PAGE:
The University is investing in the ECA estate and facilities to further develop our flexible, stimulating, supportive and sustainable learning and research environment for students and staff.
Further information is available on the ECA website.
Semester 2 of Year 3 is a credited placement period. This means you can work in practice from January until September taking advantage of working opportunities worldwide. You will study Semester 2 courses by distance learning.
You'll have the opportunity to take up practical placement opportunities worldwide. We also offer exchange opportunities with renowned landscape architecture institutions around the world.
Landscape Architecture encourages self-directed study from Year 1 to Year 4. Studio based design teaching is central and is supported by two aligned strands in theory and techniques. Design projects are tutored using a range of teaching techniques, including on a one-to-one basis. Work is reviewed in communal critique sessions. There is a credited placement period in semester 2 of Year 3.
You will predominantly be assessed by a combination of coursework, portfolio work and presentations. Some courses are assessed by written essays and in your graduating year there is a dissertation submission.
Find out more about this programme's aims, what you will learn, how you will be assessed and what skills and knowledge you will develop.
To give you an idea of what to expect from this programme, we publish the latest available information. However, please note this may not be for your year of entry, but for a different academic year.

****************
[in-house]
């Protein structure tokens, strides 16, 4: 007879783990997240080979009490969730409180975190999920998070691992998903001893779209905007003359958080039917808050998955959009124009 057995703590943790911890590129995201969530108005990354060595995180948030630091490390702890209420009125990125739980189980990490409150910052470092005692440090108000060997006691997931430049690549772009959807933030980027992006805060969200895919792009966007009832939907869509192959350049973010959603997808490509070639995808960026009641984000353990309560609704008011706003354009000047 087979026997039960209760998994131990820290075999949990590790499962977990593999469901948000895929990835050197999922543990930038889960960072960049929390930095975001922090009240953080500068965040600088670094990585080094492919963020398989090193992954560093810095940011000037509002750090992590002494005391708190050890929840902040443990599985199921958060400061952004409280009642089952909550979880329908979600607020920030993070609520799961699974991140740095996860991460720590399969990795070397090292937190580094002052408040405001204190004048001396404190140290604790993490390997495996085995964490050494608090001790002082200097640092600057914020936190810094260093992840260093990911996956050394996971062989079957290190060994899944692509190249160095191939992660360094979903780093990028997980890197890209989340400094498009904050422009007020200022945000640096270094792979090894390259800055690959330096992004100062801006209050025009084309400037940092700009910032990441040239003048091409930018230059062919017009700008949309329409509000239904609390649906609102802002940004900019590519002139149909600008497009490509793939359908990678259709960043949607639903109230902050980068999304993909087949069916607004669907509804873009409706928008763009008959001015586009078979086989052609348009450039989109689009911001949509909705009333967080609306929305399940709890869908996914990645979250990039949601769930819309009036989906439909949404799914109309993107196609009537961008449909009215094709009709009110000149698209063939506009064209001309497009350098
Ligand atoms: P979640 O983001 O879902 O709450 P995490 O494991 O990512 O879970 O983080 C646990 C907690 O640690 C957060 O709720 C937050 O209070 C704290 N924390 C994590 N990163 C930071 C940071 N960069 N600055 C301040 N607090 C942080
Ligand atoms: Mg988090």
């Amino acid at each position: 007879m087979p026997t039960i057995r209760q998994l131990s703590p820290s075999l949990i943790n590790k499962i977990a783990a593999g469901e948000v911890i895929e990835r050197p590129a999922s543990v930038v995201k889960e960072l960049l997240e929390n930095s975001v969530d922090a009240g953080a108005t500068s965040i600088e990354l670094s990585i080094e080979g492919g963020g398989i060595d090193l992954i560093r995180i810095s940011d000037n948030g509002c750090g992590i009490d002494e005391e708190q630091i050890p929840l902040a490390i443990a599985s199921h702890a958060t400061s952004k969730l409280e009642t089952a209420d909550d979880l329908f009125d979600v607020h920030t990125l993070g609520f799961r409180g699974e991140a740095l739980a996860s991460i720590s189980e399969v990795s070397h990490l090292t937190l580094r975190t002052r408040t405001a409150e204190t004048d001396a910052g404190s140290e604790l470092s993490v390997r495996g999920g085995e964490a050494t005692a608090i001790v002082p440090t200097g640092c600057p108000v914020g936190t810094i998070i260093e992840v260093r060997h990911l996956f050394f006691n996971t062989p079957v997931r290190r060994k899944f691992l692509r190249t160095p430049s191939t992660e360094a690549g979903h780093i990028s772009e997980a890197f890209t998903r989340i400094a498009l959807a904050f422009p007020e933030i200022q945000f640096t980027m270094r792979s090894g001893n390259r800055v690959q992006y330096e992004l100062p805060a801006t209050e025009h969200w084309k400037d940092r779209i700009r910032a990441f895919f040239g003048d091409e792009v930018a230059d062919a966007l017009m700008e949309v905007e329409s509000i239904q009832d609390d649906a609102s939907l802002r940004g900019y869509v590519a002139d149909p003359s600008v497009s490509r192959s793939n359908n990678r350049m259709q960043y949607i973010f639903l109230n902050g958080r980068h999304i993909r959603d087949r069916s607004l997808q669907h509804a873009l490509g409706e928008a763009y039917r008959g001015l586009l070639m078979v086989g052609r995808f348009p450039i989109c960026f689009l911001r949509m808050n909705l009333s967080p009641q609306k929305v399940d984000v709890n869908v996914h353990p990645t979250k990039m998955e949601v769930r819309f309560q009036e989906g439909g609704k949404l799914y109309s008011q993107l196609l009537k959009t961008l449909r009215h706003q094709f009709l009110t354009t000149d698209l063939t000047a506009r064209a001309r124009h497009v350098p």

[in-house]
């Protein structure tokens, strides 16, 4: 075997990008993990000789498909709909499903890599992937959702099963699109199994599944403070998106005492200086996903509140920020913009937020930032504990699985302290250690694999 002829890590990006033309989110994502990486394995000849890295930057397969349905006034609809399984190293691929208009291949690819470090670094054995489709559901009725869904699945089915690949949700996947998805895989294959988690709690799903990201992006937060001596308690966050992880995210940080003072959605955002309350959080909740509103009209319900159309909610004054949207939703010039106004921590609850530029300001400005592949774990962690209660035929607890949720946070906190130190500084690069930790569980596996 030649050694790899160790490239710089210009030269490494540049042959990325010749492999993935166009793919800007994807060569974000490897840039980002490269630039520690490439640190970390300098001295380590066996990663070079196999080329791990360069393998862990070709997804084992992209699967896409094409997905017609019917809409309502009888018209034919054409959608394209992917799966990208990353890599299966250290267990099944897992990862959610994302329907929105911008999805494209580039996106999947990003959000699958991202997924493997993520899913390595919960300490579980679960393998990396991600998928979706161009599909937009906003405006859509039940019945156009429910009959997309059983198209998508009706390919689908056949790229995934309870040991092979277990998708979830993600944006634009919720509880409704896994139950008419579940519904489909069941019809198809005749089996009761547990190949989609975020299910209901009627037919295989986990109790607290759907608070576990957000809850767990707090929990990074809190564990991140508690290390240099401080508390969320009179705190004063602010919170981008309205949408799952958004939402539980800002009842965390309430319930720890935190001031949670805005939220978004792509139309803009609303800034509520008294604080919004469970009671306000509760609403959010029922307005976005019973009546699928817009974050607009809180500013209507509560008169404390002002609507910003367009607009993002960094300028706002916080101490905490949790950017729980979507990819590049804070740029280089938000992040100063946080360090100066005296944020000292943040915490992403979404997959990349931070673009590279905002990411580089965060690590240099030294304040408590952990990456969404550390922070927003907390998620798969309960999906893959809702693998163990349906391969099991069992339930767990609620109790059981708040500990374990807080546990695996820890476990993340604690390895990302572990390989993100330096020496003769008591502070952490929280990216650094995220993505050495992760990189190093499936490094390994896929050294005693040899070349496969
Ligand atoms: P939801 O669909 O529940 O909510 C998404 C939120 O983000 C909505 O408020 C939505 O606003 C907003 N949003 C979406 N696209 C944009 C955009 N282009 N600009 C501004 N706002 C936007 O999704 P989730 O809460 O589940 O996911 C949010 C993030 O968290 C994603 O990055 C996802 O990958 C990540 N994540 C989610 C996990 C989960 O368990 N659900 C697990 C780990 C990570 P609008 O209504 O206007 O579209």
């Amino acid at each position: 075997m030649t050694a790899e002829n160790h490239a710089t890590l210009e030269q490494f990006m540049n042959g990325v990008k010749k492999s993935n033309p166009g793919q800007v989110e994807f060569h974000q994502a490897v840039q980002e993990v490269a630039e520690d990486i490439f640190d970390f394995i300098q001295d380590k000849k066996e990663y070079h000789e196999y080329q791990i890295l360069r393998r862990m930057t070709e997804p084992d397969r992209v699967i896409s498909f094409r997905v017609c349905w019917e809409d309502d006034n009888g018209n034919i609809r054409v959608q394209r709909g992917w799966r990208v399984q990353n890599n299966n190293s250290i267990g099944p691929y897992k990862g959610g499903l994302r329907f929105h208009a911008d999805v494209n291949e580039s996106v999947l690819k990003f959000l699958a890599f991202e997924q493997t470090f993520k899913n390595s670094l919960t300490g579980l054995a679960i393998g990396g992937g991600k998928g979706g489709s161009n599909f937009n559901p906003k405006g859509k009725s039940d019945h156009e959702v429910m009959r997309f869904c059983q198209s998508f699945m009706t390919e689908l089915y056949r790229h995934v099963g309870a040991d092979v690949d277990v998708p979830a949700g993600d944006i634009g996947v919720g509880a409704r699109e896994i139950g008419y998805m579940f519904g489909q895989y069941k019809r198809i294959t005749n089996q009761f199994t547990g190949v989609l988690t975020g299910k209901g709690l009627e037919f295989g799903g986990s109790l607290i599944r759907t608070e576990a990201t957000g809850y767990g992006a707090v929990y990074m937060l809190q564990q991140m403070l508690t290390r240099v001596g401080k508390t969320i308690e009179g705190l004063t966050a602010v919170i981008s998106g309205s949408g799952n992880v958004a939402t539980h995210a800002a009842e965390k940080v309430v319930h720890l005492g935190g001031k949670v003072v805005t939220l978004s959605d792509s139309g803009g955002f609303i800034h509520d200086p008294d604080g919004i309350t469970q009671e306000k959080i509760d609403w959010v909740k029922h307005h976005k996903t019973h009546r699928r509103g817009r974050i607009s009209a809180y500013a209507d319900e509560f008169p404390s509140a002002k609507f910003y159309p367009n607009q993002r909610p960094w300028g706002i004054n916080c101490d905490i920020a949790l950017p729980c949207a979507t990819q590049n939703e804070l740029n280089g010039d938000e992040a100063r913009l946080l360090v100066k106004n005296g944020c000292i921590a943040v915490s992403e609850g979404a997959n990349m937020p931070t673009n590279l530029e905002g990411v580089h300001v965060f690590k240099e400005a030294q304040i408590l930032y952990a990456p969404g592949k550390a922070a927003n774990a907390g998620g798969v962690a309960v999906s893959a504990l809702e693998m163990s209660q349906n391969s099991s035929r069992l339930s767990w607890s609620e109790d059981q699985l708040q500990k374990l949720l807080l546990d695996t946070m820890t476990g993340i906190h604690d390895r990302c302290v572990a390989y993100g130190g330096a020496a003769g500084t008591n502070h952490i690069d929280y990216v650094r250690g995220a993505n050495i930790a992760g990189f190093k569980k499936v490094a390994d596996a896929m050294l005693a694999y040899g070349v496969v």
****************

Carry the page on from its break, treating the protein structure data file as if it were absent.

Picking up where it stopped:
This programme offers a route into the landscape architecture profession and our graduates are highly in demand. A landscape architecture qualification from the University of Edinburgh can lead to employment worldwide. Almost all of our landscape architecture graduates quickly gain employment, predominately in private practice but also in local government and with public bodies such as Scottish Natural Heritage or the Countryside Agency.
Transferable skills in document production and graphic design, computer modelling, and visualisation techniques are applicable to a range of other industries.
You will also be able to pursue further study including post-professional MSc and PhD programmes in the built environment and in other cultural and creative disciplines.
The typical offer is likely to be:
We welcome applications from students studying a wide range of international qualifications.
If you are an international student and your school qualifications are not accepted for direct entry to the University you may be eligible for admission to this degree programme through our International Foundation Programme.
You must provide evidence that your written and spoken English is at a level that will enable you to succeed in your studies.
If English is not your first language, you must have one of the following qualifications as evidence of your spoken and written English:
For SQA and GCSE students, unless a higher level is specified in the stated entry requirements, a pass is required in English at the following grades or higher:
This information is part of a government initiative to enhance the material that higher education institutions provide about their degree programmes.
It is one of many sources of information which will enable you to make an informed decision on what and where to study.
Please note that some programmes do not have Unistats data available.
You will need to purchase specialist equipment such as a laptop and pay for drawing and model making materials. You will also have to pay for printing costs. Self-funded fieldwork and study tours are undertaken as part of the programme.
For more information on how much it will cost to study with us and the financial support available see our fees and funding information.